By Vishani Ragobeer
It’s just before 18:00h Monday, May 22.
Nine unfamiliar people, all parents, are gathered in a meeting room, sitting across from a team of officials from the Ministry of Health and the Georgetown Public Hospital Corporation (GPHC).
They were flown into Georgetown on Monday afternoon, following that deadly fire at the Mahdia Secondary School Female Dormitory the night before.
From the bulky bags resting at their sides, it is evident that they wasted little time getting to the hospital once they landed at the Eugene F. Correia International Airport, Ogle.
Their blank expressions are difficult to decipher until the officials start telling them what section of the hospital they will be going to, to visit their children.
Some of the young patients, their daughters, are in the Intensive Care Unit (ICU), others in the pediatric High Dependency Unit (HDU). One girl is said to be in the burn unit resting, after receiving much-needed treatment earlier in the day.
It is evident that these parents are worried, anxious and filled with despair- all understandable feelings, reverberating across a mourning Guyana.
One woman turns her head to the side and hurriedly tries to wipe away her tears. Her attempts are futile because in seconds, she is sobbing.
One by one, the parents get up and follow the hospital staff to various parts of the compound to see their children.
They carry along their bulky bags; some take out their phones to send WhatsApp or Facebook Messenger updates to their relatives.
Once they get to the unit where their children are receiving treatment, the parents remain there until it is time for them to leave the hospital for the place they will spend the night while in ‘town’.
Until now, the hospital has taken steps to ensure the identities and images of the young patients are protected.
No cameras or recorders have been allowed into the wards or near the patients and parents.
By the time the parents were reunited with their children, about 18 hours had elapsed since dozens of girls found themselves trapped inside the female dormitory while it went up in flames.
And by this time, it has been confirmed that 19 persons- 18 girls and one boy- perished in the fire. The survivors grapple with burns about their bodies, breathing issues due to significant smoke inhalation and an unimaginable amount of trauma.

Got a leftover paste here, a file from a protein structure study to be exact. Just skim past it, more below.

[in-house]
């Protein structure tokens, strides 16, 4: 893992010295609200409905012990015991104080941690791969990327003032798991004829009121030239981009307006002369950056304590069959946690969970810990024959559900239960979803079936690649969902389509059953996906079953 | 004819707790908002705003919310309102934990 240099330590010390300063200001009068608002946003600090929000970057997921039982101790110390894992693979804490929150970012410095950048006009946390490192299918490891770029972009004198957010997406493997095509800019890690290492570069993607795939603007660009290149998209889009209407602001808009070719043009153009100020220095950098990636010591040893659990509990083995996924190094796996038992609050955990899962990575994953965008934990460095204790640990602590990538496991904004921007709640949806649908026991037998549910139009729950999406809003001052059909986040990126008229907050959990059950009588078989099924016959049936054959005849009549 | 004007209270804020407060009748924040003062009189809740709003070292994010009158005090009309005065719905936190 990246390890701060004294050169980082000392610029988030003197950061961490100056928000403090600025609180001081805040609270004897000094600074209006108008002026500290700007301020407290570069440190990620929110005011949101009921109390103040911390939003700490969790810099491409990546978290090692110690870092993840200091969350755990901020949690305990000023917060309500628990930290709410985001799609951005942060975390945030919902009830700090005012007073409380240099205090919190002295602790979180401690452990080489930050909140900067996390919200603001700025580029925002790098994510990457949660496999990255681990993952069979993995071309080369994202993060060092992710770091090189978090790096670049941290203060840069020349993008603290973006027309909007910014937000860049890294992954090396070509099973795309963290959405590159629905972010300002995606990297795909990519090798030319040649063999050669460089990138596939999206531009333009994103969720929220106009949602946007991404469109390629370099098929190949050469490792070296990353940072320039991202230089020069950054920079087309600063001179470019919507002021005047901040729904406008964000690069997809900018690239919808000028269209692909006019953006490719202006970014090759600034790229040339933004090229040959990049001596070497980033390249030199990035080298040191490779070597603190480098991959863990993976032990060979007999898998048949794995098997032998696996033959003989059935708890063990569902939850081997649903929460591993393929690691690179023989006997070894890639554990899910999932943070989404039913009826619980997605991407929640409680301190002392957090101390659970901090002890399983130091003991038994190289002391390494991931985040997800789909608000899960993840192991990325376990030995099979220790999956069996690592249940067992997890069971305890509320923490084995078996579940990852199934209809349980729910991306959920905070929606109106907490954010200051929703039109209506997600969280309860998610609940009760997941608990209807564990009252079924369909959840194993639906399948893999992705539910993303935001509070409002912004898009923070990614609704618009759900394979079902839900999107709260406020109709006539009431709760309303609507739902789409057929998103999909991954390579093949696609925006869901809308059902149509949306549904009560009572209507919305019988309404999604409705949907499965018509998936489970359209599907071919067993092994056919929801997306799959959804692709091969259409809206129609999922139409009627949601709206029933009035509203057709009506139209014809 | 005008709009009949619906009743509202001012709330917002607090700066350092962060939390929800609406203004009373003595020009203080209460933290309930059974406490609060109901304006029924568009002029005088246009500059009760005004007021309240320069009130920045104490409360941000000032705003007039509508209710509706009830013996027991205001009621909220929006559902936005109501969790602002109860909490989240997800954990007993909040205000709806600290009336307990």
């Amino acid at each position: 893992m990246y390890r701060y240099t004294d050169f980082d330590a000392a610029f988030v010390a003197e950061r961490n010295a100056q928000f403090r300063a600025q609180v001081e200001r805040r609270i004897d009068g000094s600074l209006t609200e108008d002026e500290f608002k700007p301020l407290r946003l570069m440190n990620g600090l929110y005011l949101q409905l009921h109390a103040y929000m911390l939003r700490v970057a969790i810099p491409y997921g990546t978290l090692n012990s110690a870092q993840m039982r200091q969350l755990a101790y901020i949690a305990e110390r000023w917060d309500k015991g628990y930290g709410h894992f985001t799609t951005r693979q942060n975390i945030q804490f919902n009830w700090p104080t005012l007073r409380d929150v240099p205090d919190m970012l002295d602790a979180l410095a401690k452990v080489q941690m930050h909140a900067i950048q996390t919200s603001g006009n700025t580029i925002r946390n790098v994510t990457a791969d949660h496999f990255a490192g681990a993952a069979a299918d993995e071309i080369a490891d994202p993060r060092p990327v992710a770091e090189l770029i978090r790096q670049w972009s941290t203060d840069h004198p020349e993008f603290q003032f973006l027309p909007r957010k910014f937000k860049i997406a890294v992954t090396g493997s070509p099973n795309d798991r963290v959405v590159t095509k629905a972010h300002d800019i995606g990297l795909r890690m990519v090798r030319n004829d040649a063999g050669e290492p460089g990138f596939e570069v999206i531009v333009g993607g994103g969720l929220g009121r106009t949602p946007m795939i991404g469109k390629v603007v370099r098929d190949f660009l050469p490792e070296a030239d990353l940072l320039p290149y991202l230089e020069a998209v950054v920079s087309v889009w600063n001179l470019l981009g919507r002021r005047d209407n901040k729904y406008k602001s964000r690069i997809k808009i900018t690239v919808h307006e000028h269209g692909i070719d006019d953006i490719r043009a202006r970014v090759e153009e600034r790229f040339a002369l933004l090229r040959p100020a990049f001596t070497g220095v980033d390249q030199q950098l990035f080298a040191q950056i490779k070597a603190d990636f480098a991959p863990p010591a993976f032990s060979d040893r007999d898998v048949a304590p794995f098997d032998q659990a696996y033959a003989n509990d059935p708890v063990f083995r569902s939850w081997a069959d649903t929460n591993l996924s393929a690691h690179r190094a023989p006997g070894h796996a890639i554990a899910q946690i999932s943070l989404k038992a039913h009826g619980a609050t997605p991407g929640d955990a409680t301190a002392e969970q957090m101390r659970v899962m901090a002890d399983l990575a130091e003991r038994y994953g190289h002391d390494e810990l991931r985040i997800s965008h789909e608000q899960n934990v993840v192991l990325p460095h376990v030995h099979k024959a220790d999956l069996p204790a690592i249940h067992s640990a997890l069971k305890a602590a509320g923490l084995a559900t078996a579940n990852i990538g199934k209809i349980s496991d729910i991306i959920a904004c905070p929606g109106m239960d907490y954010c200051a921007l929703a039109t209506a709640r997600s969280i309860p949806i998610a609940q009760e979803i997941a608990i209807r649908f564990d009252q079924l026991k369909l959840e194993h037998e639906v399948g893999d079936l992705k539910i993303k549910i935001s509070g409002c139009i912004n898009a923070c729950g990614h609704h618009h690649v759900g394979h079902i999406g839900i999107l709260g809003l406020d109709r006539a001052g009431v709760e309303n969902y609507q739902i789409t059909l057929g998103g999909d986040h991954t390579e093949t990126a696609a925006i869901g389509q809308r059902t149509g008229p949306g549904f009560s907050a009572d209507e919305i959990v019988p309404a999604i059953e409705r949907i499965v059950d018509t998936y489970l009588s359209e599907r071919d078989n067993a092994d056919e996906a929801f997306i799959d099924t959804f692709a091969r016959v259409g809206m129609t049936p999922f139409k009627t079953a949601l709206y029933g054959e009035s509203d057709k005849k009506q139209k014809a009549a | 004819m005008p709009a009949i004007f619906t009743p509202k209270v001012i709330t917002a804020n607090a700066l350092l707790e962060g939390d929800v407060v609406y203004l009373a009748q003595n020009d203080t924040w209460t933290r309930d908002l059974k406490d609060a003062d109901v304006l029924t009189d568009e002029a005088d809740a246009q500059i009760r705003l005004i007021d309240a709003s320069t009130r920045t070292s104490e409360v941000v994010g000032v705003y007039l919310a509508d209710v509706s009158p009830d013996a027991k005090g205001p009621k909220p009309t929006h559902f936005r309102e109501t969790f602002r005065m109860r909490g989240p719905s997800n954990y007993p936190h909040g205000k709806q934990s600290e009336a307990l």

Mahdia is a hinterland community about 126 miles away from the city, a distance covered in about an hour by aircraft.
For the girls worst-affected by the blaze, treatment at the GPHC, Guyana’s main referral hospital, was necessary.
Nine of the survivors, in sets of threes, were airlifted to Georgetown so they would receive critical care there.
The first six were brought to the hospital before 08:00h.
Of the three girls who first arrived, a 14-year-old, was admitted to the Intensive Care Unit and her condition has been listed as critical but stable. The two girls, aged 13 and 14, received minor burns, but are “stable and conscious.”
The next three girls, aged 12, 13, and 14, were taken to the hospital’s critical bay receiving medical care. The 12-year- old eventually underwent a successful limb-saving surgery; she needed this because of the extent of her burns.
Later in the day, Ministry of Education officials who were on standby at the hospital got word that another three girls were being airlifted to Georgetown too.
A woman who visited the hospital walked past the News Room team waiting for the arrival of these girls.
“Still covering the Mahdia story?” she asked, before adding, “Such a sad thing.”
She didn’t wait for a response, and continued walking across the hospital compound.
Finally, the last three girls arrived around 15:00h.
They had burns about their bodies and were battling serious breathing problems due to smoke inhalation.
These last three girls returned with Dr. Shilindra Rajkumar and Dr. Christopher Heywood, two of the GPHC doctors who travelled to Mahdia in the wee hours of Monday to help with triage and the initial health response.
“It was quite chaotic when we got there 3’clock this (Monday) morning but over the last 12 hours, we managed to get things under control,” Dr. Rajkumar told reporters at a briefing held at the GPHC shortly after his return.
With all the survivors assessed in Mahdia, Dr. Rajkumar said he doesn’t believe any of the other girls affected by the fire will require critical care in Georgetown.
So, attention has been turned to getting the nine girls the best possible care to guarantee their sound recovery.
That also means caring for their mental health is paramount.
Dr. Rajkumar said the girls are likely to experience Post Traumatic Stress Disorder (PTSD), so counsellors have been called in for the patients, their parents and other relatives.
In Mahdia, similar efforts are being rolled out for the patients and families there.